Naturally, it’s very difficult to offer any definitive answers. I’d imagine that very few writers sit down to write a book with the above questions in mind; every book is a personal response to a unique set of motives. Perhaps the traditional mystery story will belatedly come into vogue in Irish crime writing (I would argue that Cora Harrison’s novels already fall into this category), and perhaps Joanne Spain and Andrea Carter are already in the vanguard. If so, it’s a new direction to be welcomed, and one that will add another layer to the depth and breadth of Irish crime writing.

Tuesday, October 25, 2016

News: the Irish Book Awards’ Crime Fiction Shortlist

White smoke billows, the bells ring out, trumpets parp, etc. – the shortlists for the Irish Book Awards have been announced, and the nominations for the Crime Fiction Award look a lot like this:
Crime Fiction Award
Distress Signals – Catherine Ryan Howard (Corvus)
Little Bones – Sam Blake (Bonnier Zaffre)
Lying In Wait – Liz Nugent (Penguin Ireland)
The Constant Soldier – William Ryan (Mantle)
The Drowning Child – Alex Barclay (HarperCollins)
The Trespasser – Tana French (Hachette Ireland)
  Those of you with long memories will remember that I suggested a shortlist about a month ago; of that list (of five books), there are two books on the actual shortlist – Tana French’s THE TRESPASSER and Liz Nugent’s LYING IN WAIT – but there’s no place for Alan Glynn’s PARADIME, Adrian McKinty’s RAIN DOGS or Stuart Neville’s SO SAY THE FALLEN. I did suggest that Sam Blake and Catherine Ryan Howard might well make the shortlist, although I wrote off William Ryan’s excellent THE CONSTANT SOLDIER on the basis that it’s not a crime novel. As has been the case in recent years, the IBA has made a virtue of shortlisting debut authors (two), and there are three previous winners on the list in Alex Barclay, Tana French and Liz Nugent. As I also suggested on my shortlist prediction, women writers have continued the trend of previous years by dominating yet again, with five of the six nominations. Hearty congratulations to all those nominated, and the very best of luck; meanwhile, commiserations to all of those who weren’t shortlisted: 2016 really was a very strong year for Irish crime fiction.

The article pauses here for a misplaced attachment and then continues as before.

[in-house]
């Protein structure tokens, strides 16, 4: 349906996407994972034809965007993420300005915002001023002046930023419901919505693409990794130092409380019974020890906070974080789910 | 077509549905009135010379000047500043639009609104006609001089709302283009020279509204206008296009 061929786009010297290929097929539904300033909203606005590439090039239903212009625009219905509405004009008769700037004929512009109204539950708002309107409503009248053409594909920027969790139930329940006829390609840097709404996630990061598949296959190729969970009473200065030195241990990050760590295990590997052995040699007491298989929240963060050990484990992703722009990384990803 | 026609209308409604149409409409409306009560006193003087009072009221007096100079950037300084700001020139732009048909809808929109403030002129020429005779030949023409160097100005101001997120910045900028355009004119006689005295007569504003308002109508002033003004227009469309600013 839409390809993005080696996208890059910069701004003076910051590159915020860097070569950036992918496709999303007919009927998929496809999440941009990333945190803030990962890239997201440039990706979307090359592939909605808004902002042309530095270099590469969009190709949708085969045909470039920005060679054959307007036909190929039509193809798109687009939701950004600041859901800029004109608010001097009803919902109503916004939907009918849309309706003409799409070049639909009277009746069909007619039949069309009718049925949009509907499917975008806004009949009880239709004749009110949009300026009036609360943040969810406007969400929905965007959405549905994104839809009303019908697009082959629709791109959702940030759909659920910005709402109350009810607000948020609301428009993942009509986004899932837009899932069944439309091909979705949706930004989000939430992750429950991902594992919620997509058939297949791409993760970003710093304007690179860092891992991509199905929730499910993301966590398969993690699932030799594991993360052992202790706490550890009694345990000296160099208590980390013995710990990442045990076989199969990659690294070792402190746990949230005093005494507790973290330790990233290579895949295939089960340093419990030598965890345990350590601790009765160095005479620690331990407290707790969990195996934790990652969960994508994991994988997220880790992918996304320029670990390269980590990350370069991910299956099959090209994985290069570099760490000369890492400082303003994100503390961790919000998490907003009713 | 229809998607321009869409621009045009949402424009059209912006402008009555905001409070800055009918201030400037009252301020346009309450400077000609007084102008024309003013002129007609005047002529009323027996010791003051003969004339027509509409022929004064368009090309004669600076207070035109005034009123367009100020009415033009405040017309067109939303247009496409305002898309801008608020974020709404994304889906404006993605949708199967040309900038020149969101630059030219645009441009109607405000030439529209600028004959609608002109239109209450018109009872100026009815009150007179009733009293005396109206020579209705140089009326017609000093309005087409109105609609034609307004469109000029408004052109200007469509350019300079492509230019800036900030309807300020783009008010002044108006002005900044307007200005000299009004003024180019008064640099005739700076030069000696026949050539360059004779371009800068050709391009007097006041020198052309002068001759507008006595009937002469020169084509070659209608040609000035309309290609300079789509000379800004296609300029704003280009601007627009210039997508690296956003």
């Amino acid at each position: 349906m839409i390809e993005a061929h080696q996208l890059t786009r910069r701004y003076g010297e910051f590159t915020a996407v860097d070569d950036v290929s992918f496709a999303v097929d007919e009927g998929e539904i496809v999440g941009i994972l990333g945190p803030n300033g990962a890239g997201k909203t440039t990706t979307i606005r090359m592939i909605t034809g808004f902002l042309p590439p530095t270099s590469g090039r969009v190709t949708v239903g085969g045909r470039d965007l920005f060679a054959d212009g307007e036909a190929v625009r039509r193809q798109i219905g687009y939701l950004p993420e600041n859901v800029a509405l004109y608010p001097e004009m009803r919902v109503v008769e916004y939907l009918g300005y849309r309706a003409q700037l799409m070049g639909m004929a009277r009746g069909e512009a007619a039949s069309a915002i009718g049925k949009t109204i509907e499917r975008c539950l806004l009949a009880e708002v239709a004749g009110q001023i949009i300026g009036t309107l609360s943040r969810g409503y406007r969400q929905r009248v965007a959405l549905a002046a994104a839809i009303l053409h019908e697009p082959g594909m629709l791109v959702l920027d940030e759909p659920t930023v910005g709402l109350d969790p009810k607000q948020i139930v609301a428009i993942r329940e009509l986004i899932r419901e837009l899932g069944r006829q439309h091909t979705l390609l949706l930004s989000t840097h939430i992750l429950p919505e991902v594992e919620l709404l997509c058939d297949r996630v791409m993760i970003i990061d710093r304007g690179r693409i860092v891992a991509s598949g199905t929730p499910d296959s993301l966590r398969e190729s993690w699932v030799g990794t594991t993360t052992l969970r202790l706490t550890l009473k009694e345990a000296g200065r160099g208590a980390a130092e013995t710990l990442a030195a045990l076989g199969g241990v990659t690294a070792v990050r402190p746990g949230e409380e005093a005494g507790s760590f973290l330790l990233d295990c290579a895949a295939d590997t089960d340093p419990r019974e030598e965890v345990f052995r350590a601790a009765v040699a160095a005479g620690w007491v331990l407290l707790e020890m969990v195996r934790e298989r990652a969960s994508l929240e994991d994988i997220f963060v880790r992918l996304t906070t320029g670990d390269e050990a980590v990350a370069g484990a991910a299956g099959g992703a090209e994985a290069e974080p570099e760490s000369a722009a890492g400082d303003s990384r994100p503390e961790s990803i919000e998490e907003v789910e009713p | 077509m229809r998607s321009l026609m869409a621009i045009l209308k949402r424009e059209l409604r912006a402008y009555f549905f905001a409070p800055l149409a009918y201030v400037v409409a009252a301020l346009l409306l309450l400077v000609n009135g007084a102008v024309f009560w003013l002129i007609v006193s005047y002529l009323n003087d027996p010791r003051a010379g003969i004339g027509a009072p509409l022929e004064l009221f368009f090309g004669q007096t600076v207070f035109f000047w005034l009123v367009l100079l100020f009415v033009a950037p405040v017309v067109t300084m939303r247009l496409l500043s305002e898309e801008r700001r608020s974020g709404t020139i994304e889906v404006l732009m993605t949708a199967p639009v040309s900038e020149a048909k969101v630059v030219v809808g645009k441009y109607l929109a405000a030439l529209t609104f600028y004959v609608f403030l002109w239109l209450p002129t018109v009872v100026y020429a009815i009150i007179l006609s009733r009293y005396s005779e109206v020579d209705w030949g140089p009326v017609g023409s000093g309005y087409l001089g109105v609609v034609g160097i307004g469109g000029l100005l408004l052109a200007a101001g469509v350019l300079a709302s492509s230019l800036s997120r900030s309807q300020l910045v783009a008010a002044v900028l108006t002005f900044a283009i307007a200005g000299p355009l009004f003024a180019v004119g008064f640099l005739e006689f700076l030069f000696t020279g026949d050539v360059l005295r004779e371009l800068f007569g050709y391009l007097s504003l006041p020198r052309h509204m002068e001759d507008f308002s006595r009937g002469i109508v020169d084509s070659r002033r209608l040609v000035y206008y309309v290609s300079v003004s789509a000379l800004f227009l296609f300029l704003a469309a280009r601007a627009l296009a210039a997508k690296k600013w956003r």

Meanwhile, a special mention for Jane Casey, whose brilliantly chilling ‘Green, Amber, Red’ – from the TROUBLE IS OUR BUSINESS collection – was shortlisted in the Short Story of the Year category. To wit:
Short Story of the Year
Here We Are – Lucy Caldwell (Faber)
K-K-K – Lauren Foley (Ol Society – Australia)
The Visit – Orla McAlinden (Sowilo Press)
Green Amber Red – Jane Casey (New Island)
The Birds of June – John Connell (Granta Magazine)
What a River Remembers of its Course – Gerard Beirne (Numero Cinq Magazine)
  For the full list of shortlists and nominations, clickety-click here

Monday, October 24, 2016

Event: Anthony J. Quinn and William Ryan at No Alibis

Belfast’s dedicated crime fiction bookstore No Alibis will host ‘An Evening with Anthony Quinn and William Ryan’ on November 4th, which promises to be a fascinating event. To wit:
An Evening with Anthony Quinn and William Ryan

Friday, November 4 at 6:30 PM

No Alibis
83 Botanic Avenue, BT7 1, Belfast

Anthony Quinn is an Irish writer and journalist. His debut novel Disappeared was shortlisted for a Strand Literary Award in the United States. It was also listed by Kirkus Reviews as one of the top ten thrillers of 2012. After its UK publication in 2014, Disappeared was selected by the Daily Mail and the Times as one of the best novels of the year. It was also long-listed for the Theakston's Old Peculier Crime Novel of the Year. His short stories have twice been shortlisted for a Hennessy/New Irish Writing award. Anthony will be chatting about and launching his latest Celcius Daley novel, Trespass.

William Ryan is an Irish writer living in London. His first novel, THE HOLY THIEF, was shortlisted for the Theakstons Crime Novel of the Year, The Kerry Group Irish Fiction Award, The CWA John Creasy New Blood Dagger and a Barry Award. His second novel, THE BLOODY MEADOW, was shortlisted for the Ireland AM Irish Crime Novel of the Year. William teaches on the Crime Writing Masters at City University in London. His latest novel The Constant Soldier has been described by AL Kennedy as “a nuanced, complex and gripping tale of guilt and love that captures the chaos at the end of World War Two”.
  For all the details, clickety-click here